Powering The World in the 21st Century at Energy-Daily.com

Get Our Free Newsletters Via Email
Buy Advertising Editorial Enquiries

. Comment on this article via your Facebook, Yahoo, AOL, Hotmail login.

Share this article via these popular social media networks
del.icio.usdel.icio.us DiggDigg RedditReddit GoogleGoogle

Geothermal industry to get boost from Reno research
Reno NV (SPX) Jul 12, 2011
An ambitious University of Nevada, Reno project to understand and characterize geothermal potential at nearly 500 sites throughout the Great Basin is yielding a bounty of information for the geothermal industry to use in developing resources in Nevada, according to a report to the U.S. Department of Energy. The project, based in the University's Bureau of Mines and Geology in the College o ... read more

Heatstroke cases up as Japan saves electricity

Lebanon's Cabinet discusses energy

Argentina blocks Paraguay power sales

Industry unhappy with Australia's pollution tax

University of Kentucky-led research could be path to new energy sources

China suspends ConocoPhillips operations

Chavez illness an issue for 2012 election

China navy boarded Vietnam boat in sea spat: source

New wind turbines said more efficient

Wind power numbers down in Britain

Wind farm inquiry balanced and reasonable

Power-One Inverters Chosen to Power WindTronics

Enecsys announces UL 1741 certification for single and Duo micro

Energy Insights and ASES Create Online Photovoltaic Research Panel

Solar Frontier Ships 150 Watt CIS Modules Globally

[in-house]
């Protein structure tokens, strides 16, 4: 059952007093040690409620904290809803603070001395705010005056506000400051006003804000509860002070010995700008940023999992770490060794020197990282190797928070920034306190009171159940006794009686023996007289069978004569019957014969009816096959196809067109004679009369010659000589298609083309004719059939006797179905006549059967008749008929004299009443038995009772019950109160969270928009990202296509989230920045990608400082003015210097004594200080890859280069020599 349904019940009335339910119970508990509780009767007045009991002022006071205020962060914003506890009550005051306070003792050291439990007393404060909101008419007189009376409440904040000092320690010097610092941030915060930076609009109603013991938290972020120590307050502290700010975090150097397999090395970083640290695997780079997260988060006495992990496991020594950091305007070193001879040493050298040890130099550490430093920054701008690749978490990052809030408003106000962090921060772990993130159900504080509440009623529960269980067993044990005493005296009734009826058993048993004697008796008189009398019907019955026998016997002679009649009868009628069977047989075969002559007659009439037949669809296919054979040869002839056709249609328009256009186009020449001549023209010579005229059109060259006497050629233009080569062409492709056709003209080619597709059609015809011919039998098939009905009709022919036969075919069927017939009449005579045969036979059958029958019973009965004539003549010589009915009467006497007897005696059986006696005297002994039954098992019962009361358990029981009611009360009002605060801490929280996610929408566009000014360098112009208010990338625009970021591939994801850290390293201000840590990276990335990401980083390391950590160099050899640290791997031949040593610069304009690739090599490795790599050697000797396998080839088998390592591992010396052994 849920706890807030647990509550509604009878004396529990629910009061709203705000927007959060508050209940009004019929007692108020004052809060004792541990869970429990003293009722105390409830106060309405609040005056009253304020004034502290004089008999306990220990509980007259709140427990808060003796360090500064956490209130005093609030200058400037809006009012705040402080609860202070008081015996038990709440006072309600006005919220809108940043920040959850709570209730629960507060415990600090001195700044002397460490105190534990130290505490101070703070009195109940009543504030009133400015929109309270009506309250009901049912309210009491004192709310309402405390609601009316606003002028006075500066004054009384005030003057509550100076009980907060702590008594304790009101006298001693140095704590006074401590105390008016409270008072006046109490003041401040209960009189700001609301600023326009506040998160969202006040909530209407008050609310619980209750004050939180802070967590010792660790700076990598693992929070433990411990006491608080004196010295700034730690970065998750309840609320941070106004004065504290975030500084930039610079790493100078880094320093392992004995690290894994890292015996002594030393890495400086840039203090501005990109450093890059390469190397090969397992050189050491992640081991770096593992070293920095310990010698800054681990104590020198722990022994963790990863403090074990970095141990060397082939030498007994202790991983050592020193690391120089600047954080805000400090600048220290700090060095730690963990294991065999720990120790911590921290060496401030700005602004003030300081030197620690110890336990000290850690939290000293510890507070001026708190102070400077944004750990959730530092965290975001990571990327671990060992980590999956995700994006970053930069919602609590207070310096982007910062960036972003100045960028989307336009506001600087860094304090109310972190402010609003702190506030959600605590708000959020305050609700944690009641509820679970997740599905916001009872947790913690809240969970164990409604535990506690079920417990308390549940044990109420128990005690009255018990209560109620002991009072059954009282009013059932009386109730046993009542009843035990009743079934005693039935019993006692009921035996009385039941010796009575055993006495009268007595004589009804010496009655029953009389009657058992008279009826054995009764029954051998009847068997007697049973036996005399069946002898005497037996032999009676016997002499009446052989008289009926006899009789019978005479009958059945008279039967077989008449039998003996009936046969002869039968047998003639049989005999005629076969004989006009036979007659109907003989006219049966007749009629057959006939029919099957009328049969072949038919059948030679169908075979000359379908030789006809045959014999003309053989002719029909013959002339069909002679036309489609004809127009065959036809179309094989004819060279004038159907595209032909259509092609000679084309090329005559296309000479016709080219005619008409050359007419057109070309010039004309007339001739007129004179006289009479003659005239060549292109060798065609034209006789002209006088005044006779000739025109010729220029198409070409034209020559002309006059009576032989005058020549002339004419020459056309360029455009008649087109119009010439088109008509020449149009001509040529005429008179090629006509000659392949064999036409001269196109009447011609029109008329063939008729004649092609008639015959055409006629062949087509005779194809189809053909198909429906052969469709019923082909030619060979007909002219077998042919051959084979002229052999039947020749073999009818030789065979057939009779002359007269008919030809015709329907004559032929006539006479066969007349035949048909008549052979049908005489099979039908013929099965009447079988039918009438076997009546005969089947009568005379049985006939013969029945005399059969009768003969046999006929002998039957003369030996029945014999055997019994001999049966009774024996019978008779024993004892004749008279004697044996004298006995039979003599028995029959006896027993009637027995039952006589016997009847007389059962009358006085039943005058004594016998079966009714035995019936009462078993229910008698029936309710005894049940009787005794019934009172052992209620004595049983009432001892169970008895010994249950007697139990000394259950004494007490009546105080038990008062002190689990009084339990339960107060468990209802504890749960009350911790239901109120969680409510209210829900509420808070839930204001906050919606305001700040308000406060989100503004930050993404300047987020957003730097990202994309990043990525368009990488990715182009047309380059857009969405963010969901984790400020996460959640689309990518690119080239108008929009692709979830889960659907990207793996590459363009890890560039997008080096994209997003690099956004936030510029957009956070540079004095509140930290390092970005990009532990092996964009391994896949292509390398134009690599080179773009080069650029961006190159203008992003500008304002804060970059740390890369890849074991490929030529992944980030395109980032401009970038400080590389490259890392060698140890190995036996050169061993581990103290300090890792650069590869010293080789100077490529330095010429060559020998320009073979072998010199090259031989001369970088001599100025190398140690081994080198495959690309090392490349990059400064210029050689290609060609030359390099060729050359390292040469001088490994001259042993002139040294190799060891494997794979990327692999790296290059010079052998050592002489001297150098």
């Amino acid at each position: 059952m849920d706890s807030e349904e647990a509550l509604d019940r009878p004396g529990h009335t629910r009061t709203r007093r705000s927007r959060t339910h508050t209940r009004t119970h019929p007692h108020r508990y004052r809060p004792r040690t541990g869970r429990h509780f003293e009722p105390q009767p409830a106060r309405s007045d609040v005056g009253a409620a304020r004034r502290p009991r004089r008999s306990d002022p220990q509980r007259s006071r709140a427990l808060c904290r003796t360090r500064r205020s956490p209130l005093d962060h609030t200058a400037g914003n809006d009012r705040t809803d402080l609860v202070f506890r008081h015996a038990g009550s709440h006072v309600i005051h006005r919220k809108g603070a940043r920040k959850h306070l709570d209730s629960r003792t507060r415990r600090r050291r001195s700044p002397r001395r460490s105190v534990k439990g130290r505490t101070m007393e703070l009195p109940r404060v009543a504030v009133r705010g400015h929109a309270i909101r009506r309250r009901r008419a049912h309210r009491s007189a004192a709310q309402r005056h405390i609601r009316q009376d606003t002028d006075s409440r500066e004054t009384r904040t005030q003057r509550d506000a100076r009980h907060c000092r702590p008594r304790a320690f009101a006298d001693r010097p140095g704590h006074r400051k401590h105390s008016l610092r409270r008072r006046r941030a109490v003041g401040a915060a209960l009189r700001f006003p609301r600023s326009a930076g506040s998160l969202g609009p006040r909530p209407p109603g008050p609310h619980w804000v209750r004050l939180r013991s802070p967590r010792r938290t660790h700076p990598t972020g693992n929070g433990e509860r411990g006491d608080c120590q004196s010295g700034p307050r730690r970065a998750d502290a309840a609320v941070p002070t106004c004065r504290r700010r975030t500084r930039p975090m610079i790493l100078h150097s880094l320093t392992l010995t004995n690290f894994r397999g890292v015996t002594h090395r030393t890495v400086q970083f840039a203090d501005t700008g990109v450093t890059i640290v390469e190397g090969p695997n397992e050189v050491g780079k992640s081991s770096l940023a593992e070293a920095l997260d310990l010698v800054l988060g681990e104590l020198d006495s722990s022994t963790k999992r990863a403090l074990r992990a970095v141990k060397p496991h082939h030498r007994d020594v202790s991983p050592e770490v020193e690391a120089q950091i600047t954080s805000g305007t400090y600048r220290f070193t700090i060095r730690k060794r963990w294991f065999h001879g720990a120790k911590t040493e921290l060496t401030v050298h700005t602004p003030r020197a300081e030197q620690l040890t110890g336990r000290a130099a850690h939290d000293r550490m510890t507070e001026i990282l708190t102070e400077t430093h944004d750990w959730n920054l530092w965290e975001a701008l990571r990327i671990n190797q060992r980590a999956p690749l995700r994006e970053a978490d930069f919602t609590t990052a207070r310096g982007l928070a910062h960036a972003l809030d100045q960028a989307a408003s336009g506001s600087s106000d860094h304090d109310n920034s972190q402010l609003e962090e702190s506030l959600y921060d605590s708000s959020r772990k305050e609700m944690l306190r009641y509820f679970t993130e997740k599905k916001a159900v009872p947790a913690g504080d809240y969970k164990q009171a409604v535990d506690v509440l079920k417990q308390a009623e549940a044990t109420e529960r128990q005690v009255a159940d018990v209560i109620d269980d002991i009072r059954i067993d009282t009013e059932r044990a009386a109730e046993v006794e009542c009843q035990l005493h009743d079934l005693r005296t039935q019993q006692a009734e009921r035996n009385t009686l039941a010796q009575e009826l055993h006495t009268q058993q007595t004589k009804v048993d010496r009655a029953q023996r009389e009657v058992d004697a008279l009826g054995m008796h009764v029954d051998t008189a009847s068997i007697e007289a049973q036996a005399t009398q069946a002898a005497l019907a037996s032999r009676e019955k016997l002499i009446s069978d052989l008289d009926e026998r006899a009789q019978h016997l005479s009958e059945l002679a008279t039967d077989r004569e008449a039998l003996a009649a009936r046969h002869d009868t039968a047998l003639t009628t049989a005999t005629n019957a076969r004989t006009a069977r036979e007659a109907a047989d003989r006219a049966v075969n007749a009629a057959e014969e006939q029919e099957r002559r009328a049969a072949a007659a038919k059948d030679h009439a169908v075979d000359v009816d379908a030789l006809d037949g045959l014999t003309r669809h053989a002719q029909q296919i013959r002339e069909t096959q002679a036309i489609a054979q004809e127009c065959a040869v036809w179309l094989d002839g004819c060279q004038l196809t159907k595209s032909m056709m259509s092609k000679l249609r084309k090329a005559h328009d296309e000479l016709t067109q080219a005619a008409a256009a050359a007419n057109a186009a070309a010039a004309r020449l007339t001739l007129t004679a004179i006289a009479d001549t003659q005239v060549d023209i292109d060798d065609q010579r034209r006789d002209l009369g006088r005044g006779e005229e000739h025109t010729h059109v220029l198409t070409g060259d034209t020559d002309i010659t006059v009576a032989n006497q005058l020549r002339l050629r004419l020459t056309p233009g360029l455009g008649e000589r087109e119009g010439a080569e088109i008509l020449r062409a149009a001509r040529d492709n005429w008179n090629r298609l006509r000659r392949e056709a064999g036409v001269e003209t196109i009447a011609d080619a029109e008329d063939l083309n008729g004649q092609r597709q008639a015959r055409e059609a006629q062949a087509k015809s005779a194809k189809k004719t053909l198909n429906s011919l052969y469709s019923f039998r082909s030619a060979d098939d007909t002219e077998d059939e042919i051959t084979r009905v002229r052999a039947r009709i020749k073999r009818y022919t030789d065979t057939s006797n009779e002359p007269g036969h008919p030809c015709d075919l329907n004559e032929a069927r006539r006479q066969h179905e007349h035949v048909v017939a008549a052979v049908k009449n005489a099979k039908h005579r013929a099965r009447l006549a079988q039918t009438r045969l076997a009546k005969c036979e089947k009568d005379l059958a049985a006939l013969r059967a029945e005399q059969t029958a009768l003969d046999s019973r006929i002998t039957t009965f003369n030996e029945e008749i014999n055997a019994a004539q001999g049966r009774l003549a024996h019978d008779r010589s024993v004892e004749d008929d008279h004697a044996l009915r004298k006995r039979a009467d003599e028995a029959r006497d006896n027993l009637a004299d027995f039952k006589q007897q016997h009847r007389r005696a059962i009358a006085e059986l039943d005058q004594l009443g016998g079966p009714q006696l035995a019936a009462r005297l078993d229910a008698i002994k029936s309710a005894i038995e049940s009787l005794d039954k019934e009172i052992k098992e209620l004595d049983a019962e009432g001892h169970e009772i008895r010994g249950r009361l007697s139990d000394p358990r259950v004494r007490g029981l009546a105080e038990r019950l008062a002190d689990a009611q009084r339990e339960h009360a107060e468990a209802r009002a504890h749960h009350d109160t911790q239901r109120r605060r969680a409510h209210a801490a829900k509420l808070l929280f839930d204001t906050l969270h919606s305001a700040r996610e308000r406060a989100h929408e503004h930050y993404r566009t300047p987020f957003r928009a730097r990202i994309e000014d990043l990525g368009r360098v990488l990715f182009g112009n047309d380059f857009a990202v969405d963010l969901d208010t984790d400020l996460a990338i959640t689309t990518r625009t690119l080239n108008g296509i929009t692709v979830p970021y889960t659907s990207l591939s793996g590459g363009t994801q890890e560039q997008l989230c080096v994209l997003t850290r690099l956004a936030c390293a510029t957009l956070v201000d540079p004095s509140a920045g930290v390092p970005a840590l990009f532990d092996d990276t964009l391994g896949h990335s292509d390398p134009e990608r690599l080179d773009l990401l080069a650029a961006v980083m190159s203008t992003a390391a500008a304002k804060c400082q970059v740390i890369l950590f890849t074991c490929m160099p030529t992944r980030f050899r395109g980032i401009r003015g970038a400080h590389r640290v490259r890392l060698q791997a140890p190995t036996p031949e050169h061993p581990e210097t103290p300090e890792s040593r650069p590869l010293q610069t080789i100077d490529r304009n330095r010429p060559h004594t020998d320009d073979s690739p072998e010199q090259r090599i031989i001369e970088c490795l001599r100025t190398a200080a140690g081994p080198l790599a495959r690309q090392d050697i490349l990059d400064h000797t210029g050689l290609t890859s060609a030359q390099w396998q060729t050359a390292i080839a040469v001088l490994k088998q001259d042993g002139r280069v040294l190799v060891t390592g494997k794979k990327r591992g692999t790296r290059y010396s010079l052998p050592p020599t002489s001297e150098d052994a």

North Carolina Solar Center Expands Testing Capabilities With Donated Solar Array

Japan PM urges nuclear-free future

Differences in nuclear regulations

Hitachi GE picked for nuclear plant talks: Lithuania

Lockheed Martin Delivers Nuclear Materials Tracking System to Nuclear Regulatory Commission

Switch from corn to grass would raise ethanol output, cut emissions

Biofilters reduce carbon footprint of old landfill sites

Filters seen as greenhouse gas weapon

Grasses eyed as ethanol source

China launches new data relay satellite

China launches experimental satellite

China to launch an experimental satellite in coming days

China to launch new communication satellite

Global warming: study finds natural shields being weakened

Twelve million need food aid in Horn of Africa: FAO

Global warming: Cities, too, are carbon 'sinks'

US pledges $5 million for drought-hit Somalis

Memory Foam Mattress Review
Newsletters :: SpaceDaily Express :: SpaceWar Express :: TerraDaily Express :: Energy Daily
XML Feeds :: Space News :: Earth News :: War News :: Solar Energy News

The content herein, unless otherwise known to be public domain, are Copyright 1995-2011 - Space Media Network. AFP and UPI Wire Stories are copyright Agence France-Presse and United Press International. ESA Portal Reports are copyright European Space Agency. All NASA sourced material is public domain. Additional copyrights may apply in whole or part to other bona fide parties. Advertising does not imply endorsement,agreement or approval of any opinions, statements or information provided by Space Media Network on any Web page published or hosted by Space Media Network. Privacy Statement